The Silurian stories almost resemble the Saw franchise. A lucky one-off success that was never really intended to inspire its contrived follow-ups that had to place undue pious import on its titular monster(s). Going to distorted, cultish extremes to characterize the vindictive monster(s) as uniquely 'noble', 'well-intentioned' and the victims inspiring their Godly wrath as somehow uniquely unforgivable just for being human.

This certainly emulates Saw. Elliot's flash abduction, during Matt's inexcusable negligence, strongly echoes Jigsaw's carpark abductions whilst donning a moose-head. Likewise, Amy trapped within the glass, facing dissection.

I can understand some fans feeling Warriors' live-action Thunderbirds aesthetic had more charm (before it felt the insecure need to assert its desperately 'adult' mean-streak). Perhaps to Chibnall's mind, he's just updating Hinchcliffe's Hammer pastiche approach by emulating modern horror's nastier trends.

It goes beyond aesthetics though. It's the story's moronic attitude. How the Doctor demonstrates his moral superiority and begins peace negotiations by hunting one Silurian like an animal and taking them hostage.

Sure, at least (to damn with faint praise) it suggests the Doctor's spent the decades since his last failure imagining what he could've done right instead to compel peace, rather than new ways to virtue-signal his sadness that he apparently still can't find "another way". The problem is, it's among his stupidest ideas.

To understand the kind of modern horror Chibnall's emulating, let's explore how horror's changed over time. It's not that 1980's horror wasn't nasty and gory. Indeed, modern horror is so gory largely in nostalgic emulation of that 80's era. However, the emphasis has become more heartlessly mean.

The original 1984 Nightmare on Elm Street had its gruesome vignettes. But their budget limited how few gory deaths they could achieve. So each death had to actually matter and carry emotional impact. Galvanizing the heroine to finally, affirmingly fight back.

Saw's budget allowed them to do far more non-sequitur torturous kills, with the only purpose being showing someone fail their test. Suggesting these victims deserved it. Perhaps now that slashers aren't about punishing teenage permissiveness anymore, Saw had to rapidly, incoherently contrive new deadly sins for its victims.

There seemed a need to pretend these films were moral lessons for its victims (but not Jigsaw, as there's clearly 'enough' good in him to not need redeeming). They'd 'fallen', sinned or lost grasp of life's worth. And were required to behave like douchebags to prevent audiences questioning the overriding moral bankruptcy (namely that Jigsaw must've been stalking them long before finding any spurious dirt on them to retroactively justify his obsession).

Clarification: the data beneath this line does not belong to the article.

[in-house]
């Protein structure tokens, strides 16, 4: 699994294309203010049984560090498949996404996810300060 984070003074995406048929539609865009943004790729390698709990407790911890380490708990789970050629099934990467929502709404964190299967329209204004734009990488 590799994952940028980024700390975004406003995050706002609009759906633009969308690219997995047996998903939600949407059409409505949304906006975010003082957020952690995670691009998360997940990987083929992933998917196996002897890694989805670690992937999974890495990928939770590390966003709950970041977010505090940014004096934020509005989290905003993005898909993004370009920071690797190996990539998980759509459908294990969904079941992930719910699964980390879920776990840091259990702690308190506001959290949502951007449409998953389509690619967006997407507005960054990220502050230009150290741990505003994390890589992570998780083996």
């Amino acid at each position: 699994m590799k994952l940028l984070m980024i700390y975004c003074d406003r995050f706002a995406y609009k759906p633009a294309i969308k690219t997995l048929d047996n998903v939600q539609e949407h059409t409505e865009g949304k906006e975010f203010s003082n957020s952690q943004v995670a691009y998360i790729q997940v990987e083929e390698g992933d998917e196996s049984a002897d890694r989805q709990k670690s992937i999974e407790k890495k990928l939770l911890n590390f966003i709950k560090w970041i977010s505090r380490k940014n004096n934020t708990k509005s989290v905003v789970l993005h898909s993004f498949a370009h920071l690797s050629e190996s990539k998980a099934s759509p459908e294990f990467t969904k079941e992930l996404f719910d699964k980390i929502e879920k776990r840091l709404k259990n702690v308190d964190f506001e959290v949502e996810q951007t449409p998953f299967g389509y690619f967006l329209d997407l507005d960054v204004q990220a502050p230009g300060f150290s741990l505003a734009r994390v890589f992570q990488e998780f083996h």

Likewise, Ambrose's family are quickly taught to cultishly recite the Doctor's preachings like puppets, blaming each other for Ambrose stupidly killing Alaya. Even Elliot treats her contemptfully, to maintain the illusion of a moral point. Despite having been abducted, he's disgusted when the mother he dreaded he'd never see again killed his abductee. Because we're meant to be too. That's why Nightmare in Elm Street's terrorized characters feel like real people we could champion; Ambrose just feels here to intermittently be the writer's meat-puppet and the kind of despised pariah mother painted in distorted tabloids for the baying mobs.

Barry Letts reportedly trimmed The Silurians' ending for being too confrontational in condemning mankind as the 'lesser' species.

The problem with this and Warriors isn't just that they're confrontational. They're clearly 'true believer' fanboy works that seem confused as to what they're supposed to be confrontational about.

It might've been reasonable in Pertwee's era. Hulke wasn't just tutting his finger at our violent responses but showing the inherent, unstoppable horror of the military war machine, where arbitrary attack orders given from high must be robotically obeyed and can't be dissuaded.

This tries to apply that critique to natural family solidarity. Taking Ambrose's understandable mothering instinct to protect Elliot, it suggests something shamefully narrow-minded about her failure to trust his abductor's goodwill or her determined lengths to recover him. It's the ultimate fannish, cultish conclusion. If only we could get the kids young, they'd love the Silurians and hate their parents for reacting so 'intolerantly' to their child's abduction.

Even Matt's "I'm asking you nicely, leave it" feels nasty. It doesn't address why Ambrose felt she needed a weapon, nor does he reassure her he can rescue Elliot peacefully. Almost making it self-fulfilling that Ambrose will do the wrong thing by forbidding any precautions. Ambrose is at fault for failing this test of character. But only as the victim. Whoever abducted Elliot, and then taunted and terrorized her, they're beyond reproach. Worryingly, many fans wanted to see revenge on Ambrose (for essentially doing exactly what Amy later does to Madame Kovarian for the same reason).

We're not even supposed to doubt Matt's sureness to negotiate peace. So where's the tension? A reversal of Hulke's writing, where it seemed so easy to avert war, making the wrong choices more devastating. At least I can believe that Matt's Doctor, unlike Davison, wants humanity to be better than we are, rather than deader than we are, and actually wants to avert war rather than prolong it.